Truncating text in HTML and CSS can be a tricky task. Fortunately, there are a few different methods that can be used to achieve the desired effect. The text-overflow property is one of the most commonly used methods for truncating text. This property specifies how overflowed content that is not displayed should be signaled to the user.
It can be cropped, show ellipsis, or even display a custom string. The two-value syntax for text overflow allows you to define a different overflow behavior for the start and end of text. To demonstrate this effect, you need to move the line so that the start of the line is also hidden. This will display a text and be truncated with the three dots.
The direction property will truncate the text at the beginning of the line and instead display the end of the paragraph. You can use the CSS text overflow property in combination with the whitespace and overflow properties to truncate or trim long text and put periods (periods or ellipses). With line-clamping text, you can truncate it after multiple lines. What's even more interesting is that you can truncate it by specifying the line number where you want to truncate it.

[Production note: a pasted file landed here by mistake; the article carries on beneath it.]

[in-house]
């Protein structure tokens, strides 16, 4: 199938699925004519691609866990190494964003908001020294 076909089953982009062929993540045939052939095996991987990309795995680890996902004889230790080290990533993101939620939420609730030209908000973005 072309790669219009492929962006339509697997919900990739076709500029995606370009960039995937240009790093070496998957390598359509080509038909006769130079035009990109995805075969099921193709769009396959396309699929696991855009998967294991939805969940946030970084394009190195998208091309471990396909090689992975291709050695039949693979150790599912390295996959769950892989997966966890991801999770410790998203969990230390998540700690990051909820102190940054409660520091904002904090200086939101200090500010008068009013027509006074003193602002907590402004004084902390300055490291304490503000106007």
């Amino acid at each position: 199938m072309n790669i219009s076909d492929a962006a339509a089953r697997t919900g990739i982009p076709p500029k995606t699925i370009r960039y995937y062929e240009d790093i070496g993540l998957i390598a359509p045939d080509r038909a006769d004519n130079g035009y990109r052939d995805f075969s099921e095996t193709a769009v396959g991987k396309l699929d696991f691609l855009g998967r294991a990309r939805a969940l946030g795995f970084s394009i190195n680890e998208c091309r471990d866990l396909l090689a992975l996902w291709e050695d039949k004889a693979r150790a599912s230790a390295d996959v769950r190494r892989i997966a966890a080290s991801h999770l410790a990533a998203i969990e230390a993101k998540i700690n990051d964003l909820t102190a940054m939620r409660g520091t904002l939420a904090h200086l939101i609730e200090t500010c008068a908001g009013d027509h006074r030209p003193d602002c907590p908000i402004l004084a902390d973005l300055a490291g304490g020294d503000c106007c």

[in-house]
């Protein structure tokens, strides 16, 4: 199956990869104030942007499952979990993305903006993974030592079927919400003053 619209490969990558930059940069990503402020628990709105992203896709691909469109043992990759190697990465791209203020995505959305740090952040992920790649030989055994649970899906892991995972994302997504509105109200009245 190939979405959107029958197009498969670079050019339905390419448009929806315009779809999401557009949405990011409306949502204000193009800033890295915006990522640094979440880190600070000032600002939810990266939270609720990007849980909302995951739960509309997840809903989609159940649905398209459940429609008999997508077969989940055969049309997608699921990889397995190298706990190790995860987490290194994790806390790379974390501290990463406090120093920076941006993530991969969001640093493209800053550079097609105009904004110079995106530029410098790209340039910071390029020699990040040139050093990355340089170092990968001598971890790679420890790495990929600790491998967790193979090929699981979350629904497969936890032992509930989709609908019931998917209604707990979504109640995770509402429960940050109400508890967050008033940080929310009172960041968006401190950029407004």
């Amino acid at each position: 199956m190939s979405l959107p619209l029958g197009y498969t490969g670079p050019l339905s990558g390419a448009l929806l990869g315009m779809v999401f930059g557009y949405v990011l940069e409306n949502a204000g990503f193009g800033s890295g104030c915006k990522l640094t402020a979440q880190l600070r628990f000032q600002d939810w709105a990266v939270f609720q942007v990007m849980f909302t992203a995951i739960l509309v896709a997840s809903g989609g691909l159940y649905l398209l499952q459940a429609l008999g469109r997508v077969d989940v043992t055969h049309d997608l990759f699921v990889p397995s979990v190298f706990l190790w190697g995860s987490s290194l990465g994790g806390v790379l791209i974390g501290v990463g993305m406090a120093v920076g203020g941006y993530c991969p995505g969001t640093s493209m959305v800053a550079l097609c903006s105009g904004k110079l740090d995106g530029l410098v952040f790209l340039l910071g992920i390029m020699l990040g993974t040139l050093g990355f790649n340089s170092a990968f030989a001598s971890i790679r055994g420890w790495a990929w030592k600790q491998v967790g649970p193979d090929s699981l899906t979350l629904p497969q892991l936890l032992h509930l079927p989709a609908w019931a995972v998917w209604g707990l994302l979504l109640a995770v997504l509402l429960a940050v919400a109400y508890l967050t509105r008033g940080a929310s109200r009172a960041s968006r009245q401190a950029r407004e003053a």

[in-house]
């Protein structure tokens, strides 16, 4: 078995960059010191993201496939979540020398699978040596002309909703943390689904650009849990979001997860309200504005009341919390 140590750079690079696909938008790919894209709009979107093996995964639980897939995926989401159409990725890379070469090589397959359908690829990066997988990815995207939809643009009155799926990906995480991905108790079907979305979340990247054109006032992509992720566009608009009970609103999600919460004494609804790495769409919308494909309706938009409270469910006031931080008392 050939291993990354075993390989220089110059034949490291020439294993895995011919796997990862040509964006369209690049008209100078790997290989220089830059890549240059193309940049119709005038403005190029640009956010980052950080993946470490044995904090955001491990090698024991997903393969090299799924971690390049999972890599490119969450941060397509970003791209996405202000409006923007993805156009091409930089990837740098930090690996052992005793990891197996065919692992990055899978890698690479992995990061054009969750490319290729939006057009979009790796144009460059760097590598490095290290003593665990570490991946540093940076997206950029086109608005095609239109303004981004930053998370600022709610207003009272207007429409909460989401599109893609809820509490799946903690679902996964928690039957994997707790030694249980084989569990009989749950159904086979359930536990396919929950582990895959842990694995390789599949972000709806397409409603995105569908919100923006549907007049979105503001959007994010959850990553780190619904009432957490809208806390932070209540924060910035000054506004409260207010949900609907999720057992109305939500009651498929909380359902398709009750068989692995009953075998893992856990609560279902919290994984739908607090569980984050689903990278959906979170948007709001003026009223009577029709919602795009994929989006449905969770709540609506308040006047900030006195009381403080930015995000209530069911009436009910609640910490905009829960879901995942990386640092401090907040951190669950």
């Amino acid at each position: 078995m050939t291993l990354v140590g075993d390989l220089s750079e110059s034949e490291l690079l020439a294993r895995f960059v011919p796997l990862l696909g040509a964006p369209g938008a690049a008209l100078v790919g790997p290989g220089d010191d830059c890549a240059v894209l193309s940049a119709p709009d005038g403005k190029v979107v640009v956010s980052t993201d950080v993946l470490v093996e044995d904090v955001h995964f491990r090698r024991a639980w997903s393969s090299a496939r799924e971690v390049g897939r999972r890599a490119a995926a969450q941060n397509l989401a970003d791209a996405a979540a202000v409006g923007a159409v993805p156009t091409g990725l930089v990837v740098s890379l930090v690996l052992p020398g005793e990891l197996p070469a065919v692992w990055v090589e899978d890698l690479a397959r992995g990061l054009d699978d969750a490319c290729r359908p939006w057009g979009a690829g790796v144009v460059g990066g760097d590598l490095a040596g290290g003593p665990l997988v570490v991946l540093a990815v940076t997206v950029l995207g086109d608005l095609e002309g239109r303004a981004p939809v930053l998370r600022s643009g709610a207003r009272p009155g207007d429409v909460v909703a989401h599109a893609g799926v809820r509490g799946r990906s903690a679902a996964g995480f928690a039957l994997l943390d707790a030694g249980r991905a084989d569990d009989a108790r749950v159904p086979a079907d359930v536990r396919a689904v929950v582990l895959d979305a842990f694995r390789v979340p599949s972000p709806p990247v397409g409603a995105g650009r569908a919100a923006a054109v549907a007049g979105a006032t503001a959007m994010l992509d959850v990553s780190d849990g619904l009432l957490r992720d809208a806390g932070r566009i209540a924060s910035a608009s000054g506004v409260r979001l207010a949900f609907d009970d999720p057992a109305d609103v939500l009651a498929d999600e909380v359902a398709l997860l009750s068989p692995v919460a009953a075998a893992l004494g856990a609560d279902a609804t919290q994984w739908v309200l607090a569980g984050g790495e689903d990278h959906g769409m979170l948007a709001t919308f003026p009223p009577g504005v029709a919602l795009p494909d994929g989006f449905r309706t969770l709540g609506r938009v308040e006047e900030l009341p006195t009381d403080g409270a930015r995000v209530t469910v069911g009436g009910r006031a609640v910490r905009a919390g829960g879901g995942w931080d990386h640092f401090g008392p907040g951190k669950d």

This keyword value will truncate text at the boundary of the content area, therefore, truncation can occur in the middle of a character. At one point, truncating text with CSS was exaggerated, rather than just showing all the text, which could be one or more lines. However, with modern browsers supporting various methods for truncating text, it is now possible to achieve this effect without any hassle.